And why not? The worst that can happen is the judge says “no,” and the evidence/witnesses are allowed at trial. Well, actually, that’s not entirely true. If one side or the other files too many challenges, the judge can get royally pissed off at the wasting of his time and subsequently have a predisposition against one side or the other going into trial (even though he’s not supposed to). On the other hand, at least in this case, both sides are submitting just about the same number of challenges, so it probably won’t be a worry.
And also, the reward can be significant! Just imagine the judge excluding a key piece of evidence or a convincing witness that one side or the other really needs to win the case. Although such decisions can be appealed, if upheld, you’ve just benched a star player for the entire game!
So what does it mean if the judge grants one or more of these motions?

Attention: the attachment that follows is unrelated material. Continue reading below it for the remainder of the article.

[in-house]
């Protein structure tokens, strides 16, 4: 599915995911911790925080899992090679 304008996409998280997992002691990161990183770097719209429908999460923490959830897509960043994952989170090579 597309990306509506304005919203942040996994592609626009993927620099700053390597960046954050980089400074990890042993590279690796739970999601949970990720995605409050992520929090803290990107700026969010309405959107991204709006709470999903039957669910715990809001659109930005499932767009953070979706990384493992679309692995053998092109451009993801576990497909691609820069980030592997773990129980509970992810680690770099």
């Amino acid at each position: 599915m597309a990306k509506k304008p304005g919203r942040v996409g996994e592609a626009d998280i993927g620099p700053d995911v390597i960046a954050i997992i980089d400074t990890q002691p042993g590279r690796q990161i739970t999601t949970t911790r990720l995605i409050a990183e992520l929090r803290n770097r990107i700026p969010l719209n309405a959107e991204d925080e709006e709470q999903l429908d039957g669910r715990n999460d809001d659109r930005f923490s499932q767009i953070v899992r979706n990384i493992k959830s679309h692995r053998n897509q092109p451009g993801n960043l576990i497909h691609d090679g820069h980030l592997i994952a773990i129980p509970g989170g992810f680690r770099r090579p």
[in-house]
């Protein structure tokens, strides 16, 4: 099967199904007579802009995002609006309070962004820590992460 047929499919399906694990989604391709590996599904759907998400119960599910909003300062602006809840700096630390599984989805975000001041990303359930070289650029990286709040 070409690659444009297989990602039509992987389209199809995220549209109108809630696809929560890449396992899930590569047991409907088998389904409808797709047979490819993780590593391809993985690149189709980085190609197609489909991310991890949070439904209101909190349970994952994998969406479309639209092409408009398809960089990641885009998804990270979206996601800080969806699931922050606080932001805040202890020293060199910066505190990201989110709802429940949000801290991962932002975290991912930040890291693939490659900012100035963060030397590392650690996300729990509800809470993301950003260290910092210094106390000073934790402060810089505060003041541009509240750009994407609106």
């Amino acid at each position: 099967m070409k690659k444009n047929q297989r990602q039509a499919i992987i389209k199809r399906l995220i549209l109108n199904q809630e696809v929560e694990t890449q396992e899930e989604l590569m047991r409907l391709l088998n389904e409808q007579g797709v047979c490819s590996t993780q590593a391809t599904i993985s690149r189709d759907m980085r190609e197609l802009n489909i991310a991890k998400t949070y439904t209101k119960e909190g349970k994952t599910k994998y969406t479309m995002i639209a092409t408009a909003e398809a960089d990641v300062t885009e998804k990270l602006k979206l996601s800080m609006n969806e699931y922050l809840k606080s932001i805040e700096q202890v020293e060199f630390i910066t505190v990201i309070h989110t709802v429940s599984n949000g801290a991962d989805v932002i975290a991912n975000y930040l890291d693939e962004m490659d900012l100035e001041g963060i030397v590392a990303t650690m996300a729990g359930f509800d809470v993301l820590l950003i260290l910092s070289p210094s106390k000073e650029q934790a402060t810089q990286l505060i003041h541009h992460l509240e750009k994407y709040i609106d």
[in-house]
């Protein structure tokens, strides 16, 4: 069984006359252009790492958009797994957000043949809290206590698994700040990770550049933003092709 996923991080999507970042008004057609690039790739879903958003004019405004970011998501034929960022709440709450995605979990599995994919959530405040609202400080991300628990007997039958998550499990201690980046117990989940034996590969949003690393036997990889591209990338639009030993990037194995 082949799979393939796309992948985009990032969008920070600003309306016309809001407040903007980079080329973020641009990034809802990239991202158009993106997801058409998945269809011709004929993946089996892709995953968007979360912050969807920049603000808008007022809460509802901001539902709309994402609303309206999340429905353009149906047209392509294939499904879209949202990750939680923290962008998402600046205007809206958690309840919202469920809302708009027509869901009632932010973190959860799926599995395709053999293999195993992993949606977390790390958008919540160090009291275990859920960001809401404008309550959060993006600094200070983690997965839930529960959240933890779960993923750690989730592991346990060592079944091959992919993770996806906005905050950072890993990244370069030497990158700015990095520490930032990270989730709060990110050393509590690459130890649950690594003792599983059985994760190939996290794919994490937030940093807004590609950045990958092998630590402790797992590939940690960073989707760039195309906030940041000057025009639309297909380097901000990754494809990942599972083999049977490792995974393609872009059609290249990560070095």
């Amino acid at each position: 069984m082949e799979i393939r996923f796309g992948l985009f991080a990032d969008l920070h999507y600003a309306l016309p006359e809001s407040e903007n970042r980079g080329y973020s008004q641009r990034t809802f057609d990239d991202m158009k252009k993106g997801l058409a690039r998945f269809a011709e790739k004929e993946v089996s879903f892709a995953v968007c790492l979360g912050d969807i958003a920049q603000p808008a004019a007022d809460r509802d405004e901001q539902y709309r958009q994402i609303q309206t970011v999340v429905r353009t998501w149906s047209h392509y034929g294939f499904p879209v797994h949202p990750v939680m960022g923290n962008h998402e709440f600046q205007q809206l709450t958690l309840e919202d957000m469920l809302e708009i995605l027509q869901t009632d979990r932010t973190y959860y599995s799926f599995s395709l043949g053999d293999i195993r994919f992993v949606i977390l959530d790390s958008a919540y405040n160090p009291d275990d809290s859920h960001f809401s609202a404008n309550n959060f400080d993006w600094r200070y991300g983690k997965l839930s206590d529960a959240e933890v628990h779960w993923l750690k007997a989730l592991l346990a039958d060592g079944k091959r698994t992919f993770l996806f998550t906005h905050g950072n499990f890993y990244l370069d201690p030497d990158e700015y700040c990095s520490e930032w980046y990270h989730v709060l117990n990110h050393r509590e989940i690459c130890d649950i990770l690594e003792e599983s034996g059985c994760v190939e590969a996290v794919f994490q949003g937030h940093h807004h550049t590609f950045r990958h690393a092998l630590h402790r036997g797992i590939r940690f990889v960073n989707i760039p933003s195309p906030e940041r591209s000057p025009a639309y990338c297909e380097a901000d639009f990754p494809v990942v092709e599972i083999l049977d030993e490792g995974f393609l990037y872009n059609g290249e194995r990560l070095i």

Well, obviously, if he excludes a witness (such as myself), then that witness simply cannot be called to testify. Period. Or potentially, the witness could be allowed by the judge, but only with certain questions being permitted. For example, in my case, I might be limited to discussing only my own personal experiences with fan films and not supplying any “expert” opinions about the quality or content of specific fan films or the fan reaction to fan films in general.
If the judge excludes a particular piece of evidence, such as Alec Peters’ financial statement from the 2015 annual report, then it simply cannot be mentioned at all during the trial–not in opening statements, not during the trial itself, not in the questioning of or answering by witnesses on the stand, and not during closing arguments.